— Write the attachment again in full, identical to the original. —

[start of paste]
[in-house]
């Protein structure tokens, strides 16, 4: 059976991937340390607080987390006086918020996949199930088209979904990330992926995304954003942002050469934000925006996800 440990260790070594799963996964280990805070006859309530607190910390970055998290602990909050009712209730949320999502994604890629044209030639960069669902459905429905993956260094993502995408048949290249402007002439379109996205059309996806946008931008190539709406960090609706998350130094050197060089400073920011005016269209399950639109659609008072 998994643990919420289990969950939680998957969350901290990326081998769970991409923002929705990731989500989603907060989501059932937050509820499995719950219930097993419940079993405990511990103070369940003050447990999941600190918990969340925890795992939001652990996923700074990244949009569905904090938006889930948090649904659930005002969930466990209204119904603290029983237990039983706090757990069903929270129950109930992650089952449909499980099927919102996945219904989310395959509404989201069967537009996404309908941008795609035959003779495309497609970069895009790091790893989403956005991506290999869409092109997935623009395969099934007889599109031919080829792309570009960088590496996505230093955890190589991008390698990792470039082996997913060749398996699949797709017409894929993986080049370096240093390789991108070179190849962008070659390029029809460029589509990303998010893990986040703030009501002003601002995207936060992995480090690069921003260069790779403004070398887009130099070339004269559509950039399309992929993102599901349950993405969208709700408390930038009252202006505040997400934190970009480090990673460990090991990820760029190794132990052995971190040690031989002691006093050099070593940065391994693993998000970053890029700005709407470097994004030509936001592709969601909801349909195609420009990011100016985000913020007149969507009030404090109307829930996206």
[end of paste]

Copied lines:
[in-house]
């Protein structure tokens, strides 16, 4: 059976991937340390607080987390006086918020996949199930088209979904990330992926995304954003942002050469934000925006996800 440990260790070594799963996964280990805070006859309530607190910390970055998290602990909050009712209730949320999502994604890629044209030639960069669902459905429905993956260094993502995408048949290249402007002439379109996205059309996806946008931008190539709406960090609706998350130094050197060089400073920011005016269209399950639109659609008072 998994643990919420289990969950939680998957969350901290990326081998769970991409923002929705990731989500989603907060989501059932937050509820499995719950219930097993419940079993405990511990103070369940003050447990999941600190918990969340925890795992939001652990996923700074990244949009569905904090938006889930948090649904659930005002969930466990209204119904603290029983237990039983706090757990069903929270129950109930992650089952449909499980099927919102996945219904989310395959509404989201069967537009996404309908941008795609035959003779495309497609970069895009790091790893989403956005991506290999869409092109997935623009395969099934007889599109031919080829792309570009960088590496996505230093955890190589991008390698990792470039082996997913060749398996699949797709017409894929993986080049370096240093390789991108070179190849962008070659390029029809460029589509990303998010893990986040703030009501002003601002995207936060992995480090690069921003260069790779403004070398887009130099070339004269559509950039399309992929993102599901349950993405969208709700408390930038009252202006505040997400934190970009480090990673460990090991990820760029190794132990052995971190040690031989002691006093050099070593940065391994693993998000970053890029700005709407470097994004030509936001592709969601909801349909195609420009990011100016985000913020007149969507009030404090109307829930996206």